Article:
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HR Note to Self: Accommodate Obvious Disabilities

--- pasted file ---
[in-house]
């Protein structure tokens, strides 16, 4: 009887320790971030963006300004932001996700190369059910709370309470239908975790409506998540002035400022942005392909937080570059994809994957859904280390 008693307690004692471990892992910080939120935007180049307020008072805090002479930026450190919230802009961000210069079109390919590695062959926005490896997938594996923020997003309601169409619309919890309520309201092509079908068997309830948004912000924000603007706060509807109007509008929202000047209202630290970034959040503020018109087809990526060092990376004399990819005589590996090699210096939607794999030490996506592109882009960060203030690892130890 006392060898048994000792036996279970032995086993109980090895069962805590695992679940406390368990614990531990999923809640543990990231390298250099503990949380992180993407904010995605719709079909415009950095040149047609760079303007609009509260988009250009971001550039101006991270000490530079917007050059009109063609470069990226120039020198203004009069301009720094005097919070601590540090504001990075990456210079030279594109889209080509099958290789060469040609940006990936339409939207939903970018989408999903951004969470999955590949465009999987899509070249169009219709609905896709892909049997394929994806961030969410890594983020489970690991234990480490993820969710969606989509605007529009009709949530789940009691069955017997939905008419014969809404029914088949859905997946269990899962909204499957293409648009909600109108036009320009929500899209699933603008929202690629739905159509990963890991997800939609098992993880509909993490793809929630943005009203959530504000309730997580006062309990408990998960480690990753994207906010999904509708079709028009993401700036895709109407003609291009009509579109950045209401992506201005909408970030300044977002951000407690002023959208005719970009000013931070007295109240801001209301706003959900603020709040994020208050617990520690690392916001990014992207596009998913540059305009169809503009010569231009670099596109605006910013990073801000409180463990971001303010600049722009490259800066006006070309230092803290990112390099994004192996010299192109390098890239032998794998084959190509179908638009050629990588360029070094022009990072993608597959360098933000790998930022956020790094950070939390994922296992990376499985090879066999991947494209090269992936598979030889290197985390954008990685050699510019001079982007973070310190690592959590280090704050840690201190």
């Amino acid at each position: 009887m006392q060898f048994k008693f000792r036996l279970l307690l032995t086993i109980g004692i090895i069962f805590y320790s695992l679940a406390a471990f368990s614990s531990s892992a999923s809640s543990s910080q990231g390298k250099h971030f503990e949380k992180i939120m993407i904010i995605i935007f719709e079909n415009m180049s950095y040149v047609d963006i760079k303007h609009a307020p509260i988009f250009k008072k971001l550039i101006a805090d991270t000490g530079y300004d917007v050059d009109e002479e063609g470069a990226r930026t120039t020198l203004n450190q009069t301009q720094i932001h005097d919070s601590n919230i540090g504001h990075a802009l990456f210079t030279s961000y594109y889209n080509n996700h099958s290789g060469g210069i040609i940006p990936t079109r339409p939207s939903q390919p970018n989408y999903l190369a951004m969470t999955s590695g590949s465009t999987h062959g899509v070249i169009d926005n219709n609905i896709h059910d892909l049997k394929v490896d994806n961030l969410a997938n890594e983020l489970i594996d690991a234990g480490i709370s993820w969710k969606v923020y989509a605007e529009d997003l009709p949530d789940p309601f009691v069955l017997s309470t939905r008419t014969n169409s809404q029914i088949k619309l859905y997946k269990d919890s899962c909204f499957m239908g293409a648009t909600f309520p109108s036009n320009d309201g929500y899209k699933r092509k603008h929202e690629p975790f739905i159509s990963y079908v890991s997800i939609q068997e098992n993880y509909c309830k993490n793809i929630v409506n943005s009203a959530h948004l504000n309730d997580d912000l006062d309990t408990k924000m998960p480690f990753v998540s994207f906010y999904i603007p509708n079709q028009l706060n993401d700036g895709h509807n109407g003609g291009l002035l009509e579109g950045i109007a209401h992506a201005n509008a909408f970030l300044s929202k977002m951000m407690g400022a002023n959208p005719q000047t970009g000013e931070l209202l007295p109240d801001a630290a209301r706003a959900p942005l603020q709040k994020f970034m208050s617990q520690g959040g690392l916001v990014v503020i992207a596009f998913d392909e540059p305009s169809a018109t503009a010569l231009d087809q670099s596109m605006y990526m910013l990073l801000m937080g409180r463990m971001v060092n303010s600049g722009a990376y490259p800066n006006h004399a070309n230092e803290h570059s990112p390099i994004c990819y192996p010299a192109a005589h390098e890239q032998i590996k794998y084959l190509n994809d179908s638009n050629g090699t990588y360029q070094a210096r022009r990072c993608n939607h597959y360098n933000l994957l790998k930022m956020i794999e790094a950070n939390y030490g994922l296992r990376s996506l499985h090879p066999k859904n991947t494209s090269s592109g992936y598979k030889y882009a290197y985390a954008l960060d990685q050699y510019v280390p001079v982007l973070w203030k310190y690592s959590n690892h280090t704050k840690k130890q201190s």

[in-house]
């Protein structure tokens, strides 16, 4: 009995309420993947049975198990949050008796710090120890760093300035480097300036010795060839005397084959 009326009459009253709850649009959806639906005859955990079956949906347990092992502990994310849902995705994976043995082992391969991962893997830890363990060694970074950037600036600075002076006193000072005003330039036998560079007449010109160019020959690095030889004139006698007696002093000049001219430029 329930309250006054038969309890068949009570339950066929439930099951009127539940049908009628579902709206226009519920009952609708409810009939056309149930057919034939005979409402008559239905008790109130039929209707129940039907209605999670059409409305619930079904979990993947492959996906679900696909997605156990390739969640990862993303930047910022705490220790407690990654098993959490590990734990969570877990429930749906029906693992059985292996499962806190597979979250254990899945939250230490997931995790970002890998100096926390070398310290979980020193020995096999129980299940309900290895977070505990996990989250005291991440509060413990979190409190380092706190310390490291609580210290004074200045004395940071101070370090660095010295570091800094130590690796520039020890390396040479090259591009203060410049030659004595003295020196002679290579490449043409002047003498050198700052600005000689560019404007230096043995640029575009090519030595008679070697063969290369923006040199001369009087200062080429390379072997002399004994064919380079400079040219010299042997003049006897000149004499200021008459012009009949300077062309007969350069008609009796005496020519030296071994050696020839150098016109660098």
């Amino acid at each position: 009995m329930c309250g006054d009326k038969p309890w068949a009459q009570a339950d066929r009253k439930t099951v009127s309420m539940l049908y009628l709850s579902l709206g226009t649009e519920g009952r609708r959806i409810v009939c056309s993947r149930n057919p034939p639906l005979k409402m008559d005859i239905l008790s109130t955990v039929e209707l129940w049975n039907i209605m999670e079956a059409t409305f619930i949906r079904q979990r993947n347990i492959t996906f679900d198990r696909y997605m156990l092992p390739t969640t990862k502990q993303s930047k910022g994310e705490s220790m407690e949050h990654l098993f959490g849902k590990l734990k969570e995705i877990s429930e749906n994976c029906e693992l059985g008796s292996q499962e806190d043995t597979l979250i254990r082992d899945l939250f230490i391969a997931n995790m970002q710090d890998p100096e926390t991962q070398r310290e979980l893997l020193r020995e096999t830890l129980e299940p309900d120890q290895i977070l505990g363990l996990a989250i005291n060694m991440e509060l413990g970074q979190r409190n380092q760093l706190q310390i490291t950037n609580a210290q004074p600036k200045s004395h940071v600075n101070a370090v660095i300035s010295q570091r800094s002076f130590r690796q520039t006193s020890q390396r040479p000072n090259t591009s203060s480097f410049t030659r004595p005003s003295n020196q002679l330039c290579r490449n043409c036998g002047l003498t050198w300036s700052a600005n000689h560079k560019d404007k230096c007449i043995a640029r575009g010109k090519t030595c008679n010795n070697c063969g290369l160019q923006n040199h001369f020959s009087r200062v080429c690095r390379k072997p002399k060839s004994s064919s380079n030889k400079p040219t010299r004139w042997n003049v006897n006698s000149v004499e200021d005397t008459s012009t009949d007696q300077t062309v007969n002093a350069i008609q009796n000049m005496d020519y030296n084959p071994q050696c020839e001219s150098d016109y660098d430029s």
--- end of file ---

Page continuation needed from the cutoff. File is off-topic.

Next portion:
A recent case out of Connecticut federal court serves as a fine reminder that a good dose of common sense can be indispensable for staying out of trouble under the Americans with Disabilities Act (ADA). In the case in question, a call center employee was a top performer, consistently receiving sterling performance evaluations and even a special award for outstanding service. Unfortunately, a car accident led to disabling spine, hip, elbow, shoulder, and knee injuries. The employee’s performance suffered as her injuries made it very difficult to sit at her desk for prolonged periods. She told her employer this and asked for more non-telephone duties (e.g., training). Eventually, the employee’s performance deteriorated to the point of termination. The question was not whether the employee was disabled, but whether the employer had a duty to accommodate her disabilities. The company admitted that it could have given the employee walking breaks, a different chair, or a standing desk, but stated that they never received a doctor’s note specifying the inability to sit for long periods of time, nor did the employee specifically request any of the available accommodations. The court, however, sided with the plaintiff, finding that an employer has a duty to reasonably accommodate an obvious disability – meaning a disability that the employer knew or should have known about. In this case, when the employee disclosed her disabilities and limitations, the company should have engaged in the interactive process to determine whether an accommodation was reasonable. It did not do so. As a result, the case was allowed to proceed to a jury. The lesson for HR here is that if an employee is struggling with an obvious disability and something in the back of your head tells you “maybe we ought to try…” then you should likely try it or at least have a discussion about it – especially if it’s as easy as giving someone a “walking break.”


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